Three days before a DeKalb County deputy was set to retire after 20 years with the sheriff’s office, he was forced to resign because of an Afro wig he wore while directing traffic, he said.
Antonio Perryman told Channel 2 Action News he was called late that night and forced to resign because he “disgraced the uniform.” However, he said that’s hypocritical, given who runs the sheriff’s office.
“I just got numb like, I disgraced the uniform?” Perryman questioned. “In my mind, I’m here saying that we got a sheriff running through Piedmont Park from the police like it’s an episode of cops.”
He's referring to an incident in which Sheriff Jeffrey Mann was charged with indecency and obstruction in 2017 after video surfaced of him running from Atlanta police in the park, AJC.com previously reported.
He ended up pleading guilty to lesser charges, which led to his state law enforcement certification being revoked. He's still fighting that decision in appellate court.
Perryman said he wanted to do something a little different for his last few days, so he wore the wig as he directed traffic two weeks ago outside the county’s courthouse, Channel 2 reported. He said bystanders took pictures and enjoyed it.
“You know that made me feel a little joyous about that being my last week,” he said.
He told the news station he doesn’t expect to miss any pay because of his resignation, but his records won’t reflect that he retired.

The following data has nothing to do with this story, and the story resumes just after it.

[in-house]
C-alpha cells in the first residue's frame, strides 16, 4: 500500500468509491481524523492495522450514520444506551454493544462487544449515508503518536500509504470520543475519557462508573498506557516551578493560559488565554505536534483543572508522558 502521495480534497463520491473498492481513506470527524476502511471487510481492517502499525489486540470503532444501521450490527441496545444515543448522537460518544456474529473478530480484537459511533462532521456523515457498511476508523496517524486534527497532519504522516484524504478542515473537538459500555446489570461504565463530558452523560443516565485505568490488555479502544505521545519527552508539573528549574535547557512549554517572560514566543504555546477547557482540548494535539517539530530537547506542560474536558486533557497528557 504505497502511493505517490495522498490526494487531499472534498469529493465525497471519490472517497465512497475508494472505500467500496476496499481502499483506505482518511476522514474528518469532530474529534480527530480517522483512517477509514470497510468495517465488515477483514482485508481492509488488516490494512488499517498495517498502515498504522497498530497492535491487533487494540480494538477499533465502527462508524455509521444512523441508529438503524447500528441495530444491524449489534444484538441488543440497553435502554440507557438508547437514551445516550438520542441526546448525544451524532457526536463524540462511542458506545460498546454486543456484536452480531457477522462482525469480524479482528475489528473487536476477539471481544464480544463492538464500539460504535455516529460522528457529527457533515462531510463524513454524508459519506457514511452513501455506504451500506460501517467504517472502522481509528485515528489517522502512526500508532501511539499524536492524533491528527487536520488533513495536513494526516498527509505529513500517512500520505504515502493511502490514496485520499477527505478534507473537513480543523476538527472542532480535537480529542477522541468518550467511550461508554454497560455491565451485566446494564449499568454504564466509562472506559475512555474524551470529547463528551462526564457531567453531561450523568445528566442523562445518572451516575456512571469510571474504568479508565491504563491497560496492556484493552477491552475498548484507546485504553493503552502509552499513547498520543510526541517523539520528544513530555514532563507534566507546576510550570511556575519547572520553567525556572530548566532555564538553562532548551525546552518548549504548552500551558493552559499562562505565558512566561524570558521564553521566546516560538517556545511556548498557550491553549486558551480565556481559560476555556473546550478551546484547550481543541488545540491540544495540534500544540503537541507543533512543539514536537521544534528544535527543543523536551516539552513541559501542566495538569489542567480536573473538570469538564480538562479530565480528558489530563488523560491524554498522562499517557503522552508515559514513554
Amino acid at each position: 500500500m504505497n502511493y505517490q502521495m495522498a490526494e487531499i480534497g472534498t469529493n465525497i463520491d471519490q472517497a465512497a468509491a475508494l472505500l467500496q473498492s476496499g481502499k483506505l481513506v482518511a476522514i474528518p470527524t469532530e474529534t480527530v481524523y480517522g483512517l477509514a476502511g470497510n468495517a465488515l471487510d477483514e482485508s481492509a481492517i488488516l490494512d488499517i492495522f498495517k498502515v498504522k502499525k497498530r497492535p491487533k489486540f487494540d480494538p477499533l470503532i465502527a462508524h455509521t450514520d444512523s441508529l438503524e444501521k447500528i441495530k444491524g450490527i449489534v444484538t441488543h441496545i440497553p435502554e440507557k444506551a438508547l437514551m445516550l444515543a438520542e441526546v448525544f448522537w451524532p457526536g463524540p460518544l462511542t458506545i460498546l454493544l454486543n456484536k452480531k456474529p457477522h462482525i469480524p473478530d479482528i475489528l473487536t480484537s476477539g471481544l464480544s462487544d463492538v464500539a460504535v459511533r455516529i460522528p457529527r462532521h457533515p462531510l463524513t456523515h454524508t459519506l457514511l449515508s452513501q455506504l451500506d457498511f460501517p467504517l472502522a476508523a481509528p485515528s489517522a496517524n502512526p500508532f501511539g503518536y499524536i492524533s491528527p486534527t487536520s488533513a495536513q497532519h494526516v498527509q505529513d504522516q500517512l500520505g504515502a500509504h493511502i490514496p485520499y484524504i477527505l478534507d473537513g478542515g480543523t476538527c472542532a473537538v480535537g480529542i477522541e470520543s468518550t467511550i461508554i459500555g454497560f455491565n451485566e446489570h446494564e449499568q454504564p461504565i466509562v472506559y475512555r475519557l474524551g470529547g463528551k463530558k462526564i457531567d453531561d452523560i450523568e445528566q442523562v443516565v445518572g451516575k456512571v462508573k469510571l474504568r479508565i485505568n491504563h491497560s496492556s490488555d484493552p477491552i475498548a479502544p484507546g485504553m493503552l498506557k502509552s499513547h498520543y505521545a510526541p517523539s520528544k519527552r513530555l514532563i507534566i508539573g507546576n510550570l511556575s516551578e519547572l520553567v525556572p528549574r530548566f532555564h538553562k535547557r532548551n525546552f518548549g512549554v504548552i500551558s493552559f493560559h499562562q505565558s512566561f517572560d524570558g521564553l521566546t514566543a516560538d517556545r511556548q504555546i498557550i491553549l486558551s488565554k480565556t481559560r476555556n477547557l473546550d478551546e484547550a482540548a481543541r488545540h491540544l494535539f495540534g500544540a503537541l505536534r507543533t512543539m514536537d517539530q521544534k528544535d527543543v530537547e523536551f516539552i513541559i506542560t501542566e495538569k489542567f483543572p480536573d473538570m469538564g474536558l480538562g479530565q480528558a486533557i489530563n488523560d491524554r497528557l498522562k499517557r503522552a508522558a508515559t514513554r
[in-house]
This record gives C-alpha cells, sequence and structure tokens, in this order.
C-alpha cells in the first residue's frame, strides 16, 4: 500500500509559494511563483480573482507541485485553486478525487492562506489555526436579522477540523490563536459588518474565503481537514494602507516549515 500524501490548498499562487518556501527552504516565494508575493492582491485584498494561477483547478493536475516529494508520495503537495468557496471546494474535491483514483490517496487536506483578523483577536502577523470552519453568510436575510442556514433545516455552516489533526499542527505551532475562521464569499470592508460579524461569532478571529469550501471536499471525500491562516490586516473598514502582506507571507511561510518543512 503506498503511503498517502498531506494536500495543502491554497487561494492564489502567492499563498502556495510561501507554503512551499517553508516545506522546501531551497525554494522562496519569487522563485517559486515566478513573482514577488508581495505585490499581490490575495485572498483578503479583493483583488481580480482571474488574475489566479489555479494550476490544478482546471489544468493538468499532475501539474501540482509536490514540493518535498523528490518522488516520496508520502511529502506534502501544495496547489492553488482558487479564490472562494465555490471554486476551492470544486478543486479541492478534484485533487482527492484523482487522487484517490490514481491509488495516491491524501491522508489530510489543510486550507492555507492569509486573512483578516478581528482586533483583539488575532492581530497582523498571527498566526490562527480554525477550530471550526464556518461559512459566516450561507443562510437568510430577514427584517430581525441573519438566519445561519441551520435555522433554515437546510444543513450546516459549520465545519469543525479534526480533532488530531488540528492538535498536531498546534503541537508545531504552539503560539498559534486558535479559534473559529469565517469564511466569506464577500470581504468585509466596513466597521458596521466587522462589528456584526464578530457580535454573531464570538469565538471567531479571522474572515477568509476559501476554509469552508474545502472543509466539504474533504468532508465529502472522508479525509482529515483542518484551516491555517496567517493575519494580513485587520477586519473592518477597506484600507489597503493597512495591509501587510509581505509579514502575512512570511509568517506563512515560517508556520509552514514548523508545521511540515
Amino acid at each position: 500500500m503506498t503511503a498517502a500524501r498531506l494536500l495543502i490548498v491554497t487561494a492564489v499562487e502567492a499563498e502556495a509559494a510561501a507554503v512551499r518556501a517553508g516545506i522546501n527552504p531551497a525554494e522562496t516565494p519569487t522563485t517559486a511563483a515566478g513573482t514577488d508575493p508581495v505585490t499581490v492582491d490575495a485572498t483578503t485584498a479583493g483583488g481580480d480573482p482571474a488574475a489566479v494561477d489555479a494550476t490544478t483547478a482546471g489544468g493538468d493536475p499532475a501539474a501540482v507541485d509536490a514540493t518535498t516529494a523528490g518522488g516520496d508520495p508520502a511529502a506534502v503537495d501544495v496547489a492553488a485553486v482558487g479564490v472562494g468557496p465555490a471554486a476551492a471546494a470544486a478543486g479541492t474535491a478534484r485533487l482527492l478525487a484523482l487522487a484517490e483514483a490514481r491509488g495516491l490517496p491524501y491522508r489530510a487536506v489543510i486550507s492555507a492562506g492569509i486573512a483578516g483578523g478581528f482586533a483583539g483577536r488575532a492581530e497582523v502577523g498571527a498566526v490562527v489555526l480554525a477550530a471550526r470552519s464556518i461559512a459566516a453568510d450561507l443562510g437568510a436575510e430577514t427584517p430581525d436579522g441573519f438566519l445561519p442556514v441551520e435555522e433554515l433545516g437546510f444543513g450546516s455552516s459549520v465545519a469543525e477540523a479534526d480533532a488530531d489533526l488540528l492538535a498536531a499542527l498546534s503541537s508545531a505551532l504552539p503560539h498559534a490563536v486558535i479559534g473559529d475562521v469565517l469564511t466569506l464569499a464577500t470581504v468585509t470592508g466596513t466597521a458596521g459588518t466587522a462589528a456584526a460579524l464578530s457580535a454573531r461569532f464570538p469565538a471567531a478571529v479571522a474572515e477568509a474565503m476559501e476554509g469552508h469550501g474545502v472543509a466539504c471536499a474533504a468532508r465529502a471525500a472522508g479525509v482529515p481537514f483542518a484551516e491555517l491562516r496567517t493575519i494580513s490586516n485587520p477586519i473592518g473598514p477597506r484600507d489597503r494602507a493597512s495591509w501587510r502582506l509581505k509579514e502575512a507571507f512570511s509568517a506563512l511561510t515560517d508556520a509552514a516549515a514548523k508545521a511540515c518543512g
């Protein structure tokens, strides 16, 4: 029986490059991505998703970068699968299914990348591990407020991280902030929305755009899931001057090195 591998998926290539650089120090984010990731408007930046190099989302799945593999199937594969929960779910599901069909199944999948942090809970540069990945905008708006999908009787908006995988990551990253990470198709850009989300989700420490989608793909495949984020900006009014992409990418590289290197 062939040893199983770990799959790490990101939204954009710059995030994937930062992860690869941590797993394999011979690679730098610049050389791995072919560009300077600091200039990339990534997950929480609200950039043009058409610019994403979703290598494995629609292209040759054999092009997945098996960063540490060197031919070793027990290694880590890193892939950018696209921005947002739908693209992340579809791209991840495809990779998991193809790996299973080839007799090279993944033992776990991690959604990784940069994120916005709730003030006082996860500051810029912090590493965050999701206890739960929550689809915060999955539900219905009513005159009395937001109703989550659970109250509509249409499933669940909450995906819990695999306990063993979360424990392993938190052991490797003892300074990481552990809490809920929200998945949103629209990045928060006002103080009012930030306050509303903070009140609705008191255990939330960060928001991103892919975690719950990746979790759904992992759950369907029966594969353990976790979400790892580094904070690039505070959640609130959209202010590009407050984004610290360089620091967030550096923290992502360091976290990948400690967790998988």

“My plan was to finish with the DeKalb County Sheriff’s Office with 20 years of service, and I got robbed from that,” Perryman said.
A week after Channel 2 and AJC.com reported on Perryman’s forced resignation, Chief Deputy Melony Maddox spoke out about the incident, refuting some of the language.
“I was very disturbed at the fact that he would say that the sheriff and myself stated that he was a disgrace to the uniform,” she told the news station. “Those words never came out of my mouth nor the sheriff’s mouth.”
Maddox added that the wig didn’t reflect the “seriousness of the trials” at the courthouse, and that the whole incident was prompted by a citizen’s complaint. However, she told Channel 2 she doesn’t consider it a forced resignation since he isn’t losing any pay, and she also wished Perryman the best, thanking him for his two decades of service.
For Perryman, he’s left DeKalb for a post-retirement gig in California, he told Channel 2.
Zachary Hansen, a Georgia native, covers economic development and commercial real estate for the AJC. He's been with the newspaper since 2018 and enjoys diving into complex stories that affect people's lives.